Ace Controls .....................................27 ALA Industries ..................................11 Ametek APT......................................39 AutomationDirect .............................. 1 Barb-Tech Tools ................................17 Clippard ............................................BC DMIC ..................................................7 Doering Co. ......................................29 Emerson ...........................................57 FESTO ...............................................61 FluiDyne Fluid Power .......................45 HAWE Hydraulic ...............................47 HBC-Radiomatic ...............................53 Hydraulex Global ..............................51 Hydraulics Inc ...................................15 Main Manufacturing .......................... 8 Motion .............................................23

MP Filtri USA ...................................... 5 Nexen Group ....................................62 Peninsular Cylinder Co .....................19 Permco, Inc. .....................................59 Polyconn ...........................................33 Proportion-Air ..................................50 Spartan Scientific .............................28 Stauff Corp. .....................................IBC Super Swivels ...................................40 Taimi Hydraulics ...............................13 Texcel Rubber ...................................55 Tompkins Industries .................... IFC, 8 Ultra Clean Technologies .................41 Veljan Hydrair...................................35 Vermatic Inc. ...................................... 3 Zinga - Filtration Group....................... 9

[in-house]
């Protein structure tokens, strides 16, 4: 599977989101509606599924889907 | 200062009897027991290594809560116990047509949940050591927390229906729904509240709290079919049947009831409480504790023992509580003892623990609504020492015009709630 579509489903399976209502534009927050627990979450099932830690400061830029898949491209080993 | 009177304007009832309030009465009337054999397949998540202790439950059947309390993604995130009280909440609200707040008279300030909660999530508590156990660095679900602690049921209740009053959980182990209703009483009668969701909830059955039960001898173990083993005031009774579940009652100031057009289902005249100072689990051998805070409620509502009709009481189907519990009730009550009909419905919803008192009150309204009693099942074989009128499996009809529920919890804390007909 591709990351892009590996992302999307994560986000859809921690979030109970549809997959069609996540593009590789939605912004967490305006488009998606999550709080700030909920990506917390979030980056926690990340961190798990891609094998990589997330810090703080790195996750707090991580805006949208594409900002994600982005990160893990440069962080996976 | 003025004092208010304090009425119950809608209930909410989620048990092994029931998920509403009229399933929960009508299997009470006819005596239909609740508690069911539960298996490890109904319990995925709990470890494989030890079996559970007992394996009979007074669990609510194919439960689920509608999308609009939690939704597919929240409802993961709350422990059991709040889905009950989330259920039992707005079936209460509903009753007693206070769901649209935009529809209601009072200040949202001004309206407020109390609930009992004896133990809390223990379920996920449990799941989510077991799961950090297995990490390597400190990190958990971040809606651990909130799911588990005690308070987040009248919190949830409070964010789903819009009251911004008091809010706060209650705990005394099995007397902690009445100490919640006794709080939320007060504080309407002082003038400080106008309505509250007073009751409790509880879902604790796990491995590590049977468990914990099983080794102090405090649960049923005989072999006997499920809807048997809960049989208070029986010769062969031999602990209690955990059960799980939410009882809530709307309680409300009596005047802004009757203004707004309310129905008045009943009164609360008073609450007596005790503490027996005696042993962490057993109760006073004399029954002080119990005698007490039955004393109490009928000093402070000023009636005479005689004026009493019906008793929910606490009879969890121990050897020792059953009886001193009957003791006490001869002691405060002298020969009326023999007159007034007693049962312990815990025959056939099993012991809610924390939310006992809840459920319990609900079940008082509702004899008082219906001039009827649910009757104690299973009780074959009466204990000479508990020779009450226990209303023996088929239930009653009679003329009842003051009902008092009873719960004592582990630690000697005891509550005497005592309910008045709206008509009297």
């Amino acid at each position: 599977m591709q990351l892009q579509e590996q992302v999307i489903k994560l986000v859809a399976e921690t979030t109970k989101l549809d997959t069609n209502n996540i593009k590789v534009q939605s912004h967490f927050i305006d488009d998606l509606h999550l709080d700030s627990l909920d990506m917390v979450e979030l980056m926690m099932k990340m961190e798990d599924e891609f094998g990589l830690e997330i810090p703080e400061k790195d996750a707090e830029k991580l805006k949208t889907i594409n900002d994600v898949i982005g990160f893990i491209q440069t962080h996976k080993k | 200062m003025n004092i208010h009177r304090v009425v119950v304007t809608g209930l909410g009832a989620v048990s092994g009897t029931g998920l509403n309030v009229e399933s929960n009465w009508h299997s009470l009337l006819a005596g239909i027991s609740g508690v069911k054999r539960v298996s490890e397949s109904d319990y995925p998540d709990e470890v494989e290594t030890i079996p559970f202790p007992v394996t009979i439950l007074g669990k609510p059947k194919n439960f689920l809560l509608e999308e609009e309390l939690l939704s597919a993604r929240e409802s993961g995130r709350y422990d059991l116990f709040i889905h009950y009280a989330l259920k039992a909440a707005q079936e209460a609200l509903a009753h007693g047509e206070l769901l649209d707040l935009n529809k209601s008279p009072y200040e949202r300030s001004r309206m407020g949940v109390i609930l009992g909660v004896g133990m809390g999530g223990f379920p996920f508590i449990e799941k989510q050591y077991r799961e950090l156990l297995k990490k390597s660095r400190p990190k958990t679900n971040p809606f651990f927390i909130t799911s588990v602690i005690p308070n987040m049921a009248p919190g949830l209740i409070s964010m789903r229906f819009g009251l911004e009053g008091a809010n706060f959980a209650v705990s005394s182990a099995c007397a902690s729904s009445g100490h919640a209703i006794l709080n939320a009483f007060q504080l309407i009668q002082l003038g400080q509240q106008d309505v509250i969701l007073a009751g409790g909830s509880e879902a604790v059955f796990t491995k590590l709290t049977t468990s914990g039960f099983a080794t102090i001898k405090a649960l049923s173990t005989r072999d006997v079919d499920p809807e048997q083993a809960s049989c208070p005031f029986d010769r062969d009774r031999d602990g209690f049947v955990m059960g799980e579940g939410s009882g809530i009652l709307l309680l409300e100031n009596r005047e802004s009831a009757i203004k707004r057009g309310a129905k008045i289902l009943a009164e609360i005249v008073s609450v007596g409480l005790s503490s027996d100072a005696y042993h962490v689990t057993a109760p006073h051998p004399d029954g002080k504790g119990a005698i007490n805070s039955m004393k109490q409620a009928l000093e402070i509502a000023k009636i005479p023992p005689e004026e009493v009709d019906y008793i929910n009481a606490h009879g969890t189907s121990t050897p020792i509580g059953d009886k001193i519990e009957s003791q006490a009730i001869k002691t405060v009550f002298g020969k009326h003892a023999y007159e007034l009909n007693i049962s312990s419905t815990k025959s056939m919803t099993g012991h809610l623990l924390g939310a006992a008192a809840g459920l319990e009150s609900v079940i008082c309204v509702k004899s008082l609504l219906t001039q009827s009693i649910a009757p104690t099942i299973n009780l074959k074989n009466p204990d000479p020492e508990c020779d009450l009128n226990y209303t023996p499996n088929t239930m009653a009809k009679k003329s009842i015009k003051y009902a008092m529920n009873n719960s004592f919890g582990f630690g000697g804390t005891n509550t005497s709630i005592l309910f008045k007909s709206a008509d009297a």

LEADERSHIP TEAM Co-Founder, VP Sales Mike Emich 508.446.1823 memich@wtwhmedia.com @wtwh_memic Co-Founder, Managing Partner Scott McCafferty 310.279.3844 smccafferty@wtwhmedia.com @SMMcCafferty EVP Marshall Matheson 805.895.3609 mmatheson@wtwhmedia.com @mmatheson

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The STAUFF Difference

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Precision

Control Solutions Designing efficient systems involves much more than simply understanding a few basic principles. There is a true art to balancing the specific requirements of an application in order to achieve the desired goals in the best possible way. Help us understand the unique needs of your application and together, we’ll develop something that surpasses what any of us could have done alone. Contact your distributor to learn more, or visit clippard.com to request a free catalog and capabilities brochure.

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FLUID POWER WORLD AUGUST 2021  

Page 24: “Infinite” cylinder upgrades timber logistics Page 42: Optimizing hydraulic fluids with the right additives Page 30: Achieve a gree...

FLUID POWER WORLD AUGUST 2021  

Page 24: “Infinite” cylinder upgrades timber logistics Page 42: Optimizing hydraulic fluids with the right additives Page 30: Achieve a gree...